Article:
With just two weeks until the PGI European qualifier finals in Leicester, UK, we caught up with the captain of Team Singularity — Kjetil “ToWzErA” Hytten.
For Team Singularity the journey to the biggest PUBG event to date has been in no way easy. Out of more than 600 teams that participated in the European qualifier, they managed to make it all the way to the Final 20, knocking out more established teams like Team Vitality, ALTERNATE aTTaX, and Finstack on their way. But it’s not over yet.
The final part of the qualifier will begin 29th of June in Leicester, UK, where twenty of Europe’s best teams will battle it out for $100,000 in prize money and three spots to PUBG Global Invitational 2018 — the biggest event in game’s history with $2 million on the line.
And according to ToWzErA, anything can happen there.
Vie: So tell us, who is ToWzErA?
ToWzErA: My name is Kjetil Hytten, I am 24 years old and I come from a west coast city in Norway, called Haugesund. I am the team captain of Team Singularity. I am a guy that is really dedicated to what I do and I put in a lot of work to make what I use my time on the most successful possible. I am passionate about esports and sports in general.
Vie: How does your family feel about your career in esports?
ToWzErA: My family has always been sort of conservative about gaming in general. We have had many discussions about the time I use in front of a PC. A tip for other people who want to compete professionally in esports is to keep a dialogue with your parents, try to make them understand. Update them on your results, let them take part [in it], as they would if you played football, for example. They have been more supportive as of late since it gets more mainstream attention in the media and such. They are for sure skeptical, but they are really interested in it, and they want to follow my journey.
Vie: As far as I know, Singularity is your first professional team, but you have played for several top teams before, like TINDERGULD. Shed some light on what your journey through competitive PUBG was like.
ToWzErA: My journey has been somewhat challenging and hard. It all started with me playing alone. I got my closest gaming friend, C4LVINKL3IN to join me, as I didn’t see potential in the solo feature of the game. At first, I thought that duos was going to be the most competitive mode, but I quickly realized that squads was where it’s at, which I am glad about today. Of the two of us, I think I was the only one who really saw the potential in the game as an esport. He had several breaks during our grinds, where he played other games instead. And I had one final talk with him and said that I really believed he can become nuts in this game and that he already was at that time. I am really glad he listened to me because as of today he is definitely one of the best fraggers in the game.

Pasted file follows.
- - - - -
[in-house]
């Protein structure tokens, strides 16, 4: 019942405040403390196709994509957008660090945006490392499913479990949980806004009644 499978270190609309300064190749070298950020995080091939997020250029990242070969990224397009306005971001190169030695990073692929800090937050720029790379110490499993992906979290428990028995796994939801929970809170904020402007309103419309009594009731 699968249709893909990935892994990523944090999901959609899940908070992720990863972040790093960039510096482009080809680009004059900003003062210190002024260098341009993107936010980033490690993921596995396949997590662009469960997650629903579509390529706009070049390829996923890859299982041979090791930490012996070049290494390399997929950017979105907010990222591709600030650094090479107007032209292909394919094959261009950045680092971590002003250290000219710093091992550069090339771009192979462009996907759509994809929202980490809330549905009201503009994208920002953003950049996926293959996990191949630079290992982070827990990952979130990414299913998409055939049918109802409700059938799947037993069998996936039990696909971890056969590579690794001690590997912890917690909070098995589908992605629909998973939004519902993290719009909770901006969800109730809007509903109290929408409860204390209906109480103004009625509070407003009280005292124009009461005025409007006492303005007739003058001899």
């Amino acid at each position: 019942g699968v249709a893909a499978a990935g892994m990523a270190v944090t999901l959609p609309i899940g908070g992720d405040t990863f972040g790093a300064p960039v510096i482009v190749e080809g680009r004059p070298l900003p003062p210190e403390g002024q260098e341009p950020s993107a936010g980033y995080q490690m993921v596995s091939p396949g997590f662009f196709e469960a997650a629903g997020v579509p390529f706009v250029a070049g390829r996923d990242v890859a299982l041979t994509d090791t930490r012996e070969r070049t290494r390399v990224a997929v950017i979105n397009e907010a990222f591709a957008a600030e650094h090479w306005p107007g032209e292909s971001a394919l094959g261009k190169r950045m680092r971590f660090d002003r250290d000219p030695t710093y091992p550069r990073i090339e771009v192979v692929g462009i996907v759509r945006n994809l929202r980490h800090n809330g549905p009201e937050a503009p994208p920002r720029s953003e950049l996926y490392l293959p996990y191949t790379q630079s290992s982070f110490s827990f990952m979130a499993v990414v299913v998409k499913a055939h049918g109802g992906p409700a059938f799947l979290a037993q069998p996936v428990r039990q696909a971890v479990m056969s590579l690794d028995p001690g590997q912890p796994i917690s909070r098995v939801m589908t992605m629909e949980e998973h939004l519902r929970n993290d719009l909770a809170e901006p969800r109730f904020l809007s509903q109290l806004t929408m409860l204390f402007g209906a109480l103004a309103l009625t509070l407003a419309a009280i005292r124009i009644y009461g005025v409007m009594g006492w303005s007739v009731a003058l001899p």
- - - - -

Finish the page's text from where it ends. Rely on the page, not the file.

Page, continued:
The next task for my duo partner and I was to find someone to play with, who we felt could be of equal level as us. We contacted multiple people, but MILLAWxD and Taylor were the obvious choice for us to continue playing with. We played some casual games with them and I think we scrimmed a bit as well, but not much. We managed to place one spot away from traveling to IEM Oakland. After that, we realized what a huge potential we actually had.
After that, a new chapter began for C4LVINKL3IN and I, as Taylor and MILLAWxD left us. We tried to find players that could fit us, and we ended up with two Germans, zPAlex and DoDoUncut. We quickly understood that this team was short term, as we were disagreeing about almost everything. We played the IEM Katowice qualifier with the team, and managed to get to the close qualifier and placed 10th. We talked together as a team and decided that we needed